The 12 Best Snorkeling Spots In The Florida Keys (Updated 2023)

Home to diverse marine life, crystal-clear waters, and breathtaking coral reefs, snorkeling in the Florida Keys is an unforgettable experience for beginners and experts alike.

Florida’s Coral Reef is the only reef system in the continental United States, stretching almost 350 miles (563 km) from the Dry Tortugas to the St. Lucie Inlet.

The numerous reefs and underwater parks throughout the area host over 40 species of reef-building corals and millions of plants and sea animals.

Additionally, there are several shipwrecks to explore, making snorkeling in the Florida Keys some of the best in the United States.

The 12 best snorkeling spots in the Florida Keys are:

1. John Pennekamp Coral Reef State Park

2. Biscayne National Park

3. Dry Tortugas National Park

4. Molasses Reef

5. Indian Key Historic State Park

6. Sombrero Reef

7. Bahia Honda State Park

8. Fort Zachary Taylor

9. Alligator Reef

10. Looe Key Sanctuary Preservation Area

11. Long Key State Park

12. Cheeca Rocks

This article highlights the top 12 snorkeling destinations in the Florida Keys, including where to find them and what to expect from the experience.

Key Takeaways

  • The Florida Keys boast a variety of top snorkeling spots, including state parks and marine sanctuaries.
  • Shipwrecks, coral reefs, and diverse marine life make snorkeling in the Florida Keys some of the best in the world.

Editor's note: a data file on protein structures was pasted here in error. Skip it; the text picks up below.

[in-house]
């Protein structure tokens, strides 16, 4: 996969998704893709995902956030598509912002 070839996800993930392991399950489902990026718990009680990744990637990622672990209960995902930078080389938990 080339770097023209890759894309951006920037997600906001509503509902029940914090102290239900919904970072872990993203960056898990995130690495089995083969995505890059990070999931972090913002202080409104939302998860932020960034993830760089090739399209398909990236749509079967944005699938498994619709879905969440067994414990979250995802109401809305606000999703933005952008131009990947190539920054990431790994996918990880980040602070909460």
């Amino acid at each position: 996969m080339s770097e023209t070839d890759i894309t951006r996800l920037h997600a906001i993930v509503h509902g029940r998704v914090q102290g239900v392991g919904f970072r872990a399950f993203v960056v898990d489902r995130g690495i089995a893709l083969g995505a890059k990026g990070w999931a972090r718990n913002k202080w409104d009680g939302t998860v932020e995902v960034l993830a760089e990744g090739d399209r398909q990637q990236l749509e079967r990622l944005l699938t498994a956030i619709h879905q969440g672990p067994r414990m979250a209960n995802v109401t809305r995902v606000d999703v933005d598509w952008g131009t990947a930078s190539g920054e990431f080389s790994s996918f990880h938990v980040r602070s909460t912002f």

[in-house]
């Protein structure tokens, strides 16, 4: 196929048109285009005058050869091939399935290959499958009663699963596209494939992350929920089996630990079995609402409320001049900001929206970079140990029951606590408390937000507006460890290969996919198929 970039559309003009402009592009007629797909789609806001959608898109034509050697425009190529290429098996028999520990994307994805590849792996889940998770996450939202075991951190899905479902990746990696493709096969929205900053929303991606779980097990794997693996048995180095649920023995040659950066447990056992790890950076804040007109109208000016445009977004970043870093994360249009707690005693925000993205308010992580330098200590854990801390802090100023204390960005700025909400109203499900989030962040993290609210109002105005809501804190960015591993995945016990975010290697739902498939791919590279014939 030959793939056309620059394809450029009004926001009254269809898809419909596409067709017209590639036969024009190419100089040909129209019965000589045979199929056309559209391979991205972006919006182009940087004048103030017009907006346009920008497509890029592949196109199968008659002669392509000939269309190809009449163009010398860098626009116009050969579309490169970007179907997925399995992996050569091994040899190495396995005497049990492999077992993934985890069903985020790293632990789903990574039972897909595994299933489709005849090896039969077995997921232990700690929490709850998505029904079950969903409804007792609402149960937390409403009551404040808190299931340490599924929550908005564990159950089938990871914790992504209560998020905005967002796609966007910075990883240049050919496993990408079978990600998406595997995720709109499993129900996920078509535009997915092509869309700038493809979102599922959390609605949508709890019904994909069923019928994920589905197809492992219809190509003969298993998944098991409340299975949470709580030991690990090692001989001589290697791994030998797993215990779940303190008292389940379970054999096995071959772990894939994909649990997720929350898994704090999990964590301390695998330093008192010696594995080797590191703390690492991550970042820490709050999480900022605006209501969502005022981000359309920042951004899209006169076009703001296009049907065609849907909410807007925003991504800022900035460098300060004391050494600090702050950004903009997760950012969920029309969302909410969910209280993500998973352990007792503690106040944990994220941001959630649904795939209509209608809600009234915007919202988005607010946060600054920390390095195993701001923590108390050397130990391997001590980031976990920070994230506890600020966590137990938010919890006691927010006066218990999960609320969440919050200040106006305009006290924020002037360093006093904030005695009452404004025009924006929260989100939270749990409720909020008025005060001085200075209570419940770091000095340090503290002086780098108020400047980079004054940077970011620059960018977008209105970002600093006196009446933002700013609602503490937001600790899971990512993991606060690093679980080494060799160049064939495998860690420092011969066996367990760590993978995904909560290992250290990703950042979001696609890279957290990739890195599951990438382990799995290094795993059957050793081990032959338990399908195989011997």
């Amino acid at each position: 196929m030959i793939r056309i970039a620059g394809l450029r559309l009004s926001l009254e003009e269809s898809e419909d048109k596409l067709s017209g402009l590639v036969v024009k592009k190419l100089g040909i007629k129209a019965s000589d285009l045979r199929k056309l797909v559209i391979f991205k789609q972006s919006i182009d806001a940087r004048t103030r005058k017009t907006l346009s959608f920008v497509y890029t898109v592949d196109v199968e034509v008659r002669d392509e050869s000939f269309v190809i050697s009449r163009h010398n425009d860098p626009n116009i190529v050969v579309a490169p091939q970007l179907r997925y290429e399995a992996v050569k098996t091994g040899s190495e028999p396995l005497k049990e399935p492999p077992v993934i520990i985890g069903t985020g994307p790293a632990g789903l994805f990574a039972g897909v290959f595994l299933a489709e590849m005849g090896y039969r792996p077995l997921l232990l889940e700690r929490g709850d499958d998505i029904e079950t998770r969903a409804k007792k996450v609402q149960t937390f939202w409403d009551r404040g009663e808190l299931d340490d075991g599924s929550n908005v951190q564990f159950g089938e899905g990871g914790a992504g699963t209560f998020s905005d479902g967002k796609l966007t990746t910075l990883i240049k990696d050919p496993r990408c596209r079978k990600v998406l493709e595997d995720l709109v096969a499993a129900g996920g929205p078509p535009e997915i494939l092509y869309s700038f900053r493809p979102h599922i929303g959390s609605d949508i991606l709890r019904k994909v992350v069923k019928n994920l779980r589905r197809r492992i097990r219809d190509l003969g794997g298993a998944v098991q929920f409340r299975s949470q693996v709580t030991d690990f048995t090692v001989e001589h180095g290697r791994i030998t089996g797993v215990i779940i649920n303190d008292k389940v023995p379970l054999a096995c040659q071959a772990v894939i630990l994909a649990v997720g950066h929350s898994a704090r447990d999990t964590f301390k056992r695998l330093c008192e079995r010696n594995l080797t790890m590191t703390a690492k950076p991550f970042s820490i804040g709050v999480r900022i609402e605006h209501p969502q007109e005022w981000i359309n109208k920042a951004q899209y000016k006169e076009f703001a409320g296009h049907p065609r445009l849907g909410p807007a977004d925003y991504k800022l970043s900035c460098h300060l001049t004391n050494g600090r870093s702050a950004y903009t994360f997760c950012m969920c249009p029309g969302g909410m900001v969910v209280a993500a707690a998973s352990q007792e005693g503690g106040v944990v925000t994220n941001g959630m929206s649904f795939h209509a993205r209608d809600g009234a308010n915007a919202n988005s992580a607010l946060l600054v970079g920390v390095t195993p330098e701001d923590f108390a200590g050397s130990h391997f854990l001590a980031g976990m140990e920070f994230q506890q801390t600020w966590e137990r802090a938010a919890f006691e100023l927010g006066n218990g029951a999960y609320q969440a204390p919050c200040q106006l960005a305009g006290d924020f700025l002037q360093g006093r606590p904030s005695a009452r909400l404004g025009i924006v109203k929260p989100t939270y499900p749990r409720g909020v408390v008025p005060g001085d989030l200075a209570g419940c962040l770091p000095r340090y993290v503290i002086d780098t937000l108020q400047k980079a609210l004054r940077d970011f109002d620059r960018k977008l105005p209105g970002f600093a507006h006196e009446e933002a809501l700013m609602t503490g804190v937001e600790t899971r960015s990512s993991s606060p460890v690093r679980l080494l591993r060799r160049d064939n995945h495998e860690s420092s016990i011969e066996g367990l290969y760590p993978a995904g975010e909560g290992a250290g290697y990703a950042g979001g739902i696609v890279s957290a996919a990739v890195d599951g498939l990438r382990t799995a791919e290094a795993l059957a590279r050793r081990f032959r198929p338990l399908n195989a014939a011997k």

• Snorkeling in the Florida Keys is appropriate for both beginners and experienced snorkelers, with several areas offering guided tours and/or supervised excursions.

The Top 12 Snorkeling Spots in the Florida Keys

1. John Pennekamp Coral Reef State Park

A woman snorkeling.

John Pennekamp Coral Reef State Park, located in Key Largo, is the first undersea park in the United States.

It spans over 70 nautical square miles (240 square km) and is home to stunning coral reefs, mangrove swamps, and seagrass beds. 

These unique ecosystems host a variety of fish species and other marine life, making it an ideal snorkeling destination. 

The park offers several boat tours to the reefs, including snorkeling tours that depart five times daily at ​​9am, 10:30am, 12pm, 1:30pm, and 3pm. 

Tours last 2.5 hours, allowing for 90 minutes of reef time. Don’t worry if you don’t have gear – rental equipment is available at the park for a nominal fee.